The third and final vignette of the show, “Visitor from Forest Hills,” is where Mr. Simon, the audience, and I diverge. This vignette is perhaps the most Neil Simon-y thing Neil Simon ever wrote; the lines themselves are laugh-out-loud funny, and laugh uproariously the audience did, despite the performances being the least polished in the show. The occupants of the eponymous suite this time are a husband and wife whose daughter is getting married today at the Plaza hotel… that is if they can coax her out of the bathroom, where she has locked herself in. Ben Jenkins, as the father of the bride, is well-cast, although his performance comes off as somewhat underplayed when juxtaposed with that of Lydia Mugler, who, as the mother of the bride, presents a captivatingly enigmatic portrayal. Her performance here puts one in mind of the Catskill comedians of the early-to-mid twentieth century (from whose work Neil Simon drew much inspiration): expertly rendered material delivered with an apparent (and perhaps calculated) deficit of investment, which somehow – counter-intuitively – doubles the comedic effect. Henny Youngman figured this out sixty years ago, and it’s working for Ms. Mugler now.
Eileen Engel, in her directorial debut at the Little Theatre of Norfolk, blocks her actors well and keeps their delivery crisp.
All of the foregoing elucidated, the show is unfortunately less than the sum of its parts, underserved by its technical aspects. Director Engel had the germ of an entertaining concept for the scenic transitions: the Maid, the Bellhop and the Waiter carry them out, as would happen in a real hotel. There’s a slight problem however in that the second of two transitions happens without an intermission. This roughly minute-and-a-half, during which the audience sit stock-still and silent in their seats, would be much more entertaining if some sort of performance had been made of it, perhaps set to the period music discerningly selected by Sound Designer John Roberts. As is, the prolonged sight of people in costume dutifully and silently moving stuff around saps the captive audience’s energy and handicaps the performers going into the third and final scene.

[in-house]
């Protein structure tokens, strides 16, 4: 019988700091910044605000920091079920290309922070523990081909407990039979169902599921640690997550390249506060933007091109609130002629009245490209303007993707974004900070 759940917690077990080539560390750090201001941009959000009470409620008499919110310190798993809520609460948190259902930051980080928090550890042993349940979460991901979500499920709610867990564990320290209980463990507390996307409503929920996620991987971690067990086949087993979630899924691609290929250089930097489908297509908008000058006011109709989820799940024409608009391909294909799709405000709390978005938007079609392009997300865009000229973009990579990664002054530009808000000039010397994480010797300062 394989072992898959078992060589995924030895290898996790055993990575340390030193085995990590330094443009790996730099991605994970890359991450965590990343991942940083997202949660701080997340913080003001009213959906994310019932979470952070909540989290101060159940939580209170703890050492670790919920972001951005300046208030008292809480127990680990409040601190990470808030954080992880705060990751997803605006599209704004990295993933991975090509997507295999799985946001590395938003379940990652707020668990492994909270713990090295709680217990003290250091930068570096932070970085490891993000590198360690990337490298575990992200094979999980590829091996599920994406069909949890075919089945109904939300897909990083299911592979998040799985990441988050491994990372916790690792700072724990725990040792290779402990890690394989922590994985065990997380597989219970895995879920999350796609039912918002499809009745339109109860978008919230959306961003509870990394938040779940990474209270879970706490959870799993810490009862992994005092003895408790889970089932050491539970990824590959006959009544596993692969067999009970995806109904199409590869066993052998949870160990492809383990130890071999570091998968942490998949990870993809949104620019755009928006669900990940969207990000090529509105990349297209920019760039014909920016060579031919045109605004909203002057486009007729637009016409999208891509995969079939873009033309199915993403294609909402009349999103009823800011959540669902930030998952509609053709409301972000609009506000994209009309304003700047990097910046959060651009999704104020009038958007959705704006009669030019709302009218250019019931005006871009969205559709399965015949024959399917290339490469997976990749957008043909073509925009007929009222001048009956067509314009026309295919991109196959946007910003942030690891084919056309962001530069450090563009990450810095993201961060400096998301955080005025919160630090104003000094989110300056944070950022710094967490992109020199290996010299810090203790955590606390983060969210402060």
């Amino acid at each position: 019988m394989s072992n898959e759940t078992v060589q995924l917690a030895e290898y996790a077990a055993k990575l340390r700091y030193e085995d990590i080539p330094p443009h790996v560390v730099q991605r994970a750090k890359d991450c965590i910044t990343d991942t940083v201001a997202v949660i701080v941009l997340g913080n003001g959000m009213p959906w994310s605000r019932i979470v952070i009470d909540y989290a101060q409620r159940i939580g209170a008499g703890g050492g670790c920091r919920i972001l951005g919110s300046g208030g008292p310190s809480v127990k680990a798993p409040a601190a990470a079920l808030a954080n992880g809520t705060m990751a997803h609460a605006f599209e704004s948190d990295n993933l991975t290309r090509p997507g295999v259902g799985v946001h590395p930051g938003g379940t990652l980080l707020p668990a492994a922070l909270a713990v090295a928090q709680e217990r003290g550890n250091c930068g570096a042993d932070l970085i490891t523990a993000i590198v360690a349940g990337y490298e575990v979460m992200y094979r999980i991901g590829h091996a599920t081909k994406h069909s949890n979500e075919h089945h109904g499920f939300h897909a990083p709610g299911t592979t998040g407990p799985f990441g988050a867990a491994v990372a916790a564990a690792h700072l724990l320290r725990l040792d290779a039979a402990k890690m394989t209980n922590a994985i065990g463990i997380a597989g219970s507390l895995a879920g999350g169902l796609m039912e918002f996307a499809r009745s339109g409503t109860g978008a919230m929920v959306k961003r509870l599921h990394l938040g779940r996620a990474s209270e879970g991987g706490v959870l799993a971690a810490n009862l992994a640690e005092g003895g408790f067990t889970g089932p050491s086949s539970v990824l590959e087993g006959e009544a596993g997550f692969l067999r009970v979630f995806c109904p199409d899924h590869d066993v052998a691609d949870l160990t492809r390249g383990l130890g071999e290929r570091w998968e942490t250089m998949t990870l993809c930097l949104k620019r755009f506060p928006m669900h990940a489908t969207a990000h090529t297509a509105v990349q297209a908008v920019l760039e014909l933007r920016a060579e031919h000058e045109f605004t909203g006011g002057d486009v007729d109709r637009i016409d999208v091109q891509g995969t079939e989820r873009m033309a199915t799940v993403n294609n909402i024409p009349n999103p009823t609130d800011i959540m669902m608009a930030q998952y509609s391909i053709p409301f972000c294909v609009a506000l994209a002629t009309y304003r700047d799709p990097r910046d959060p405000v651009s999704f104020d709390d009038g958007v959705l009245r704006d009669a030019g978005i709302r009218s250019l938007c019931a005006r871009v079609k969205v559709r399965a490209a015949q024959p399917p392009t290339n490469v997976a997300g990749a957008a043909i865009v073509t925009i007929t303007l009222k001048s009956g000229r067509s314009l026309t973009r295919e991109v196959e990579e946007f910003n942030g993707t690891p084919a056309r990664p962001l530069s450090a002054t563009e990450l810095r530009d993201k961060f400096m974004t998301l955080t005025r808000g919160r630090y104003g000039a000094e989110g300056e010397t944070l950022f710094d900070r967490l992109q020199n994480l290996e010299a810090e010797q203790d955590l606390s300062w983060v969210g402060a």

Regarding the other technical aspects of this production, I feel LTN’s audience could rightly ask for more. The lighting design by BA Ciccolella (Asst. Lighting Designer Nina Martin) is noticeably uneven, with many dark spots in places where actors end up parked for several minutes at a time. Given Ms. Ciccolella’s previous credits and broad professional experience, and the talent demonstrated by Ms. Martin on previous shows, I am tempted to blame LTN’s aging equipment stock or inadequate power supply for the poor quality of lighting on display in their 90th season thus far. Literally everyone else has Source Fours, guys. Have a bake sale and buy a few.
The set, by first-time scenic designer Meg Murray, is bright and colorful and employs the space very well. Mrs. Murray may indeed have a talent for scenic design as well as costumes, which she also provided for this show (as well as countless others). The costumes here are well-done, especially the ladies’ attire in all three vignettes (except for the wedding dress at the climax of the 3rd vignette, which I found to be underwhelming considering how the father of the bride went on about how much he’d paid for it).
Ultimately however, these are mostly minor concerns, and I must therefore defer my opinion to that of the audience with whom I saw the show… they LOOOOVED it. And ultimately, the audience is who Neil Simon’s Plaza Suite is for, not the critic.
The Little Theatre of Norfolk’s Plaza Suite is one of two current productions dedicated to the memory of Kathleen Walden, one of the stalwarts of our local theatre community. The show runs thru 11/27. Fri & Sat 8:00pm, Sun 2:30pm. Tix: $18 Reg; $15 Seniors, Military, Full-time Students; $9 Youth (17 and under). Group rates available. Call (757) 627-8551 or click here to reserve your seats. And of course, let us know your thoughts in the comments!